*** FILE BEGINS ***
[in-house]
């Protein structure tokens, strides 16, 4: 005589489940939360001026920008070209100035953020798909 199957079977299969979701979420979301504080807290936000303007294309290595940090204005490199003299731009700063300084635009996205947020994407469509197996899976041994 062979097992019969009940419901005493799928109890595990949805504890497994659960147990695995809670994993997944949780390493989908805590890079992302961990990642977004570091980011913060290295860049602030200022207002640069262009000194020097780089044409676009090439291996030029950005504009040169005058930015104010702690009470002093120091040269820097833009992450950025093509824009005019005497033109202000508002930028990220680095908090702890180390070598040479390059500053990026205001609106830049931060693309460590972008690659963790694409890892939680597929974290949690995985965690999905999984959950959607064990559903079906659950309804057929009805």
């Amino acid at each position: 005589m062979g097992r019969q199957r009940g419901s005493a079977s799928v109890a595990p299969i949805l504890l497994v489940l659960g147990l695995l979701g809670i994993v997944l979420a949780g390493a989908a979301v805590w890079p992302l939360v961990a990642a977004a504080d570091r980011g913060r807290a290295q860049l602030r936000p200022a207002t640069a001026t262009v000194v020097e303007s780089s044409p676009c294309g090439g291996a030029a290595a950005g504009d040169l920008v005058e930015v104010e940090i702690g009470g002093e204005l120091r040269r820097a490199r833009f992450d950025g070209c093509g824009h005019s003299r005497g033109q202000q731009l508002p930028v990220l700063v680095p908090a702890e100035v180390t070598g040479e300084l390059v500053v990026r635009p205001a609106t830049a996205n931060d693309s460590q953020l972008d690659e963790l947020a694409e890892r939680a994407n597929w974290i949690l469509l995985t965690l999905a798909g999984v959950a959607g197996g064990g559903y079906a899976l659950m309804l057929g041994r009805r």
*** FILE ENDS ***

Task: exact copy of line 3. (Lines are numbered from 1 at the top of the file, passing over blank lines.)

């Amino acid at each position: 005589m062979g097992r019969q199957r009940g419901s005493a079977s799928v109890a595990p299969i949805l504890l497994v489940l659960g147990l695995l979701g809670i994993v997944l979420a949780g390493a989908a979301v805590w890079p992302l939360v961990a990642a977004a504080d570091r980011g913060r807290a290295q860049l602030r936000p200022a207002t640069a001026t262009v000194v020097e303007s780089s044409p676009c294309g090439g291996a030029a290595a950005g504009d040169l920008v005058e930015v104010e940090i702690g009470g002093e204005l120091r040269r820097a490199r833009f992450d950025g070209c093509g824009h005019s003299r005497g033109q202000q731009l508002p930028v990220l700063v680095p908090a702890e100035v180390t070598g040479e300084l390059v500053v990026r635009p205001a609106t830049a996205n931060d693309s460590q953020l972008d690659e963790l947020a694409e890892r939680a994407n597929w974290i949690l469509l995985t965690l999905a798909g999984v959950a959607g197996g064990g559903y079906a899976l659950m309804l057929g041994r009805r």